When I moved to the United States as a teenager, I couldn’t speak much English. I struggled to have basic conversations, even though I had studied the language for years in Mexico. It took six additional months of exhaustive practice, immersed exclusively in an English-speaking culture, before I was able to achieve conversational proficiency. In the process, I was also able to free myself from many of the sex-negative and homophobic views I had absorbed growing up. Because I was newly engrossed in English while discovering my sexuality, the combination created a kind of self-rediscovery feedback loop. Little by little, I began to understand the ways in which culture had shaped my attitude around sex and sexuality. As I learned a new linguistic lexicon, I came to appreciate different ways of conceptualizing and understanding relationships.
One key factor that helped me in this process was my gradual recognition of the distinction between words and meaning. Before I gained fluency in English, the relationship between a Spanish word and the thing it referenced had seemed practically inseparable. It was not until I grew intimately familiar with a second language that I was able to fully appreciate what Swiss linguist Ferdinand de Saussure meant when he discussed the separation of language into its two parts: signifiers (i.e. words) and signifieds (the things those words are meant to represent). This realization helped me see myself and my attractions in a new light, and ultimately unburdened my mind from many of the old stigmas and associations that had been ingrained in me as a child.
Growing up in Mexico City under the strong influence of my grandmother’s Catholicism, I had come to associate certain Spanish words with sinfulness and shame, especially those related to sex and sexuality. It was as if every word in Spanish involving these topics had two signifieds for me: the literal meaning of the word, and the personal, emotional, and cultural baggage I associated with it. Whenever I heard or spoke one of those sex-related signifiers, I felt guilty and uncomfortable. Not surprisingly, this reaction made it difficult for me to fully embrace or explore my sexuality.
English, by contrast, was like a blank slate for me. Words had only their literal meanings because psychologically, I didn’t link the English signifiers with negative signifieds. Consequently, I was able to talk about sex more easily in English because I was using a different set of words that had none of the baggage seared into my understanding of their Spanish counterparts, even though the terms had almost identical definitions.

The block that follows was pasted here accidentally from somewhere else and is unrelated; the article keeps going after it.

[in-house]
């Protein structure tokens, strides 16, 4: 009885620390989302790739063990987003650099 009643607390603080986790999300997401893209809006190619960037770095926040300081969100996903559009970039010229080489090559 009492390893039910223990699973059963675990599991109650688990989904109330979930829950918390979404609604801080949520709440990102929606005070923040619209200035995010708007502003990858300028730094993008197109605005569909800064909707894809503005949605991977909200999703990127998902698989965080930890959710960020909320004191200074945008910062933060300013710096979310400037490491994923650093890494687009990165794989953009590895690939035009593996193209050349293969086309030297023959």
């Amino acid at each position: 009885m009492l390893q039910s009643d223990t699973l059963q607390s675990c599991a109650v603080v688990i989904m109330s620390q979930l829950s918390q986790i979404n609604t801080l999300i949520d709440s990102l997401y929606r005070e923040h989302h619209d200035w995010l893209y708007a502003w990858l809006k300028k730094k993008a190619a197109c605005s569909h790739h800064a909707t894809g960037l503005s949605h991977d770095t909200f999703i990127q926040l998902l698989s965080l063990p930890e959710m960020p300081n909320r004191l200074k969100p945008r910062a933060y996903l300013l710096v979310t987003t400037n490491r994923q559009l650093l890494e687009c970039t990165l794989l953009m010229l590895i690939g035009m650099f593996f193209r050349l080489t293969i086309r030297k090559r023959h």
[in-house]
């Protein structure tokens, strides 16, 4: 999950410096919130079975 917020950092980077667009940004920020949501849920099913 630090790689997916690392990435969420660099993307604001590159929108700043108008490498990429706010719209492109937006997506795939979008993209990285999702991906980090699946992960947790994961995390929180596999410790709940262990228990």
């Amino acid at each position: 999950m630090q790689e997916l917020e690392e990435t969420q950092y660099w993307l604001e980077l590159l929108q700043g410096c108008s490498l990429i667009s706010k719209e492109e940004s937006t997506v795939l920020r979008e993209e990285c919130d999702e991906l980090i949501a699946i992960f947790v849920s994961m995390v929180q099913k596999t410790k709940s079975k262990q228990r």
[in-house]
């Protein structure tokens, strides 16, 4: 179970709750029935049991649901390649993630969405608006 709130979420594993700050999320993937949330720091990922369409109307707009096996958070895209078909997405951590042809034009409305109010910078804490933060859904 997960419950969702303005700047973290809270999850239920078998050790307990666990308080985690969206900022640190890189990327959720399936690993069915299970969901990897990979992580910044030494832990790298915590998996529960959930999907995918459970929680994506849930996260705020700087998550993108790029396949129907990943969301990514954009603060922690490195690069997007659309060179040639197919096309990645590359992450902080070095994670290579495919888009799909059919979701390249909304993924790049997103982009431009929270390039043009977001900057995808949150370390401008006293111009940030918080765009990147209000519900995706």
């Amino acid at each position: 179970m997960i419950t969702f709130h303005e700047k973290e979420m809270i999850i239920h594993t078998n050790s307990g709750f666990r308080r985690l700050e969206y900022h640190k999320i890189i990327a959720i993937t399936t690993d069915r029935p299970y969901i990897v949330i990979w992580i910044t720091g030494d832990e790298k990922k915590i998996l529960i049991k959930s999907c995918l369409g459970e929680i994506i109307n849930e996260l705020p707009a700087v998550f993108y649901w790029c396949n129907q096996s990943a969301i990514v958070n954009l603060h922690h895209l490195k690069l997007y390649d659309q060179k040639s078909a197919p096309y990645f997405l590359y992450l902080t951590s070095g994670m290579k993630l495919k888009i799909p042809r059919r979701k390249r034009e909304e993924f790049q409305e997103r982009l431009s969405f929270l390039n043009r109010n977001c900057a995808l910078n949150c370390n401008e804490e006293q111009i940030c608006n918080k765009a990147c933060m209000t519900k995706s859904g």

Of all the examples that illustrate this evolution in my mind, one word stands out: maricón—a derogatory term In Spanish for a man with perceived effeminate characteristics—the equivalent of faggot in North American English. As a closeted preteen, I lived in constant fear of the word maricón, because if it had ever been applied to me, it would have meant that my secret was out. Motivated by this anxiety, feelings of extreme discomfort and even anger arose whenever I encountered it.
Conversely, the English word faggot has no such connotation for me. Even though their meanings are alike, I was never terrified of being called a faggot when I started attending high school in the United States. Many of my English-speaking queer friends, on the other hand, still recoil at the sound of the word, much as I used to when hearing maricón. I never learned to associate the English word with sin and humiliation during my formative years, whereas the connection I have with the Spanish word took years for me to move beyond.
In hindsight, I am certain that this linguistic shift helped me undo much of the prudish indoctrination of my youth. It is difficult to overcome sex-negativity when every conversation about sex is a minefield. Speaking about sexuality in Spanish felt like a familiar and personal danger, whereas the same exact conversations in English felt more objective, even clinical—more about the world outside and less about the world within. With my ego out of the way, I was able to see ideas around sex more clearly. For this reason, I no longer fear the word maricón.
It seems entirely possible that without the experience of learning a second language, I might never have managed to get beyond the stigmas of my upbringing. Perhaps I would have, but it would certainly have been harder. Learning a second language gave me the opportunity to think about complex issues in a different way, and provided me with new tools that were free from the guilt and shame of my childhood.
Of course, there is nothing specific about English that offered me such clarity. It could have been any language, really. It was the novelty of the words that offered me the chance to separate the literal meanings from my psychological baggage. Language is not reality, it’s just a tool we use to describe it. Because individuals tend to link certain terms with subjective experiences, relying upon those words to communicate can trap a person into thinking in ways that are overly dependent upon those experiences. In order to break away from that cycle, we sometimes need to use different words.
Does this mean that learning a new language can be an effective form of therapy for people dealing with personal issues tied to language? I don’t know, but perhaps, under the right circumstances. One thing is for sure: the benefits of being bilingual are not limited merely to the practical ability to speak and read another language. There is something deeper for us to learn from the experience, something more ineffable, empowering and uplifting. Such experiences also demonstrate how imperative it is that we as a society avoid ingraining such homophobic sex-negativity in our children in the first place.